As changing seasons come and go,
Whisper our pride and sympathy
To name plates on their boles below,
And murmur one unending song,
In praise of those who marched along
Our Avenue of Honour

Published in the Albany Advertiser, Saturday 23 July 1921.

The trees, Albany red flowering gum (Corymbia ficifolia,) started dying soon after being planted. Many were replaced over the years but in the mid 1940’s several trees died with plaques having been removed or lost.
Discussions were held about the relocation of the Avenue of Honour in the late 1940’s to Mount Clarence and in 1955 the Apex Club and RSL carried out the necessary work to complete the Apex Drive and the new avenue.
Today there is a plaque commemorating the position of the last tree which was removed in 2017.

Dog Rock Boulevard Shopping Centre Mural

St Werburghs Lane

The Mural is a dedication to all those Men and Women who have served in the Australian Armed Forces in all theatres of war and peacekeeping operations. And all future Service Men and Women who will continue to protect what our War Veterans fought and died to defeat.

Desert Mounted Corps Memorial

Mount Clarence

The Desert Mounted Corps Memorial commemorates Australian and New Zealand soldiers who died in service or were killed in action in Egypt, Palestine and Syria during World War I. Following the First World War, soldiers from Australia and New Zealand contributed one day’s pay to commission a monument to the fallen. The statue, featuring two mounted soldiers, was toppled in 1956 during the Suez Crisis. After much lobbying its remnants were returned to Australia. The new Desert Mounted Corps Memorial was unveiled in 1964 and now stands proudly on the summit of Mount Clarence.

Padre White Lookout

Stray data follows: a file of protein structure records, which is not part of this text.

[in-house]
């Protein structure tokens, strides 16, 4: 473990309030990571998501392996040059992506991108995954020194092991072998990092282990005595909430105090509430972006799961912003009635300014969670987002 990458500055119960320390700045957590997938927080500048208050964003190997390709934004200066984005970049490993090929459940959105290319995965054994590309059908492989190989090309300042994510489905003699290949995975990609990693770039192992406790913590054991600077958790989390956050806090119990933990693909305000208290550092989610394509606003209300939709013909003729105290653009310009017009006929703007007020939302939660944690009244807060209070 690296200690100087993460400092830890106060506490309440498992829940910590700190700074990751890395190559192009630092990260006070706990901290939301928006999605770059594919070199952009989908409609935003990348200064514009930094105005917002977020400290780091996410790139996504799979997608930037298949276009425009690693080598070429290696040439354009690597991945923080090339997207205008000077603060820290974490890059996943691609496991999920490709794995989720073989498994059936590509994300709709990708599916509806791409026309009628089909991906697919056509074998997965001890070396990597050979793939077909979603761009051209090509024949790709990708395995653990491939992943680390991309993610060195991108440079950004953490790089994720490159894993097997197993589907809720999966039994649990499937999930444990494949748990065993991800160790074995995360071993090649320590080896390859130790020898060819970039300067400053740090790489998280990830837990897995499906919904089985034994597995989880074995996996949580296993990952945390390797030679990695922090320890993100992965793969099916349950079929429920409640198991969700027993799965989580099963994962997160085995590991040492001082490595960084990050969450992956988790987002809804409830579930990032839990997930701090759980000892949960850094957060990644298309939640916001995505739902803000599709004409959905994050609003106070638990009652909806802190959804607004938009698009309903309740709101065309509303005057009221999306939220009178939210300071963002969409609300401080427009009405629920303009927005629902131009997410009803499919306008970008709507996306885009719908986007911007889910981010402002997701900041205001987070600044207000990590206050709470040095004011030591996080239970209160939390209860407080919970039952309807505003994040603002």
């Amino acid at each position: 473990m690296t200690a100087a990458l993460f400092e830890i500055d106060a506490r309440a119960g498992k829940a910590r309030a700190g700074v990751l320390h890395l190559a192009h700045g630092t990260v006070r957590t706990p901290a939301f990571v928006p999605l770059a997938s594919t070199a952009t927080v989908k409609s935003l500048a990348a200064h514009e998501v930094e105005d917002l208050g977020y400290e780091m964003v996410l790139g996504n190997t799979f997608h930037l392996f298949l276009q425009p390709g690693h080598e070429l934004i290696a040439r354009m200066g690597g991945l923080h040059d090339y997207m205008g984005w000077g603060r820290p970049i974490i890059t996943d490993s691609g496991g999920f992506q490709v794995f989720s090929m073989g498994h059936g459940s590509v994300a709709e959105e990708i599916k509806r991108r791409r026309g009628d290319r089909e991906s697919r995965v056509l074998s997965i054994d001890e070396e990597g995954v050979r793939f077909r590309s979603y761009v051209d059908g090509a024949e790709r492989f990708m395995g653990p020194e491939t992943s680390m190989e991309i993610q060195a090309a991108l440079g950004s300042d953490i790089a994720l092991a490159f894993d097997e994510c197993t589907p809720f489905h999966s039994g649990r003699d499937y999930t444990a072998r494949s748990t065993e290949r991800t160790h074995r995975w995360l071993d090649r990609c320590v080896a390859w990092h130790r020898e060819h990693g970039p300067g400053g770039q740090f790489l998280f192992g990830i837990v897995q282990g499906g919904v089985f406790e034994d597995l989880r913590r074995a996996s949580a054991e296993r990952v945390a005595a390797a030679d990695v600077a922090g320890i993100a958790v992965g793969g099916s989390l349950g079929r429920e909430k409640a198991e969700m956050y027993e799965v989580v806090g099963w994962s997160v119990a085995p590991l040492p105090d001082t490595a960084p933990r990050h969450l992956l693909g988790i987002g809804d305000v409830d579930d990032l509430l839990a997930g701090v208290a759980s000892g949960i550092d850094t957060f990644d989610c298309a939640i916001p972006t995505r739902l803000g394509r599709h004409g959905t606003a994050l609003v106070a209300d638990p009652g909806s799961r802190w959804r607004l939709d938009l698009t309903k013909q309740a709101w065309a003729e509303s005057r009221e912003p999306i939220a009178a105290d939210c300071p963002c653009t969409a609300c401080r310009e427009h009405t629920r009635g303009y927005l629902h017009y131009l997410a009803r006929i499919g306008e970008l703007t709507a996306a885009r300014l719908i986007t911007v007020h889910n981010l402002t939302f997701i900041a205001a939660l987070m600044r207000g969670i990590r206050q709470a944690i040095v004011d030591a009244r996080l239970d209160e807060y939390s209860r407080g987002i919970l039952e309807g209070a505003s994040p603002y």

Mount Clarence

Padre Arthur Ernest White is a revered character in Albany’s history. It is recorded in the St John’s Anglican Church service register that at 6am on April 25 1930, Padre White celebrated a dawn Eucharist commemorating Anzac Day. After wreaths were laid at the nearby war memorial, Padre White led some of his congregation up a bush track to the top of Mount Clarence where an observation took place of a boatman laying a wreath in King George Sound. Today the Padre White Lookout is the region’s most visited lookout and serves as an enduring place of reflection; a lasting monument to Ernest White and what many regard as Australia’s first Dawn Service.

Avenue of Honour

Mout Clarence

An immersive art installation by Bruce Munro, Field of Light: Avenue of Honour pays homage to the Anzacs with 16,000 shining spheres at Mount Clarence marking the last sight of home for 41,000 troops who departed from Albany for the Great War. The internationally renowned UK artist’s ephemeral landscape installation references the national flowers of Australia and New Zealand; honouring 100 years since the First World War’s end and celebrating Albany’s unique biodiversity with thousands of lights shining in the whites, yellows and golds of the wattle and the kowhai.

National Anzac Centre

Forts Road, Mount Adelaide

The National Anzac Centre is the centrepiece attraction of Albany Heritage Park. Opened on 1 November 2014, the Centre is Australia’s foremost award winning facility dedicated solely to honouring the Anzacs of the First World War. Visitors are offered a deeply personal connection to the Anzacs through interactive multi-media displays, unique artefacts, rare images and film, and audio commentary.

Princess Royal Fortress

Forts Road, Mount Adelaide

Ataturk Statue

Ellen Cove Boardwalk 

In a reciprocal agreement in 1985 the channel leading into Princess Royal Harbour was officially named Ataturk Channel, whilst the Turkish Government named the beach at Gallipoli where the Anzacs landed Anzac Cove. In 2002 a statue of Mustafa Kamal Ataturk was erected overlooking the channel bearing his name.


Download the Anzac Albany Heritage Sites Map here: 


Aboriginal and Torres Strait Islander peoples are advised that this exhibition may include names, images, and references to people who have since passed away.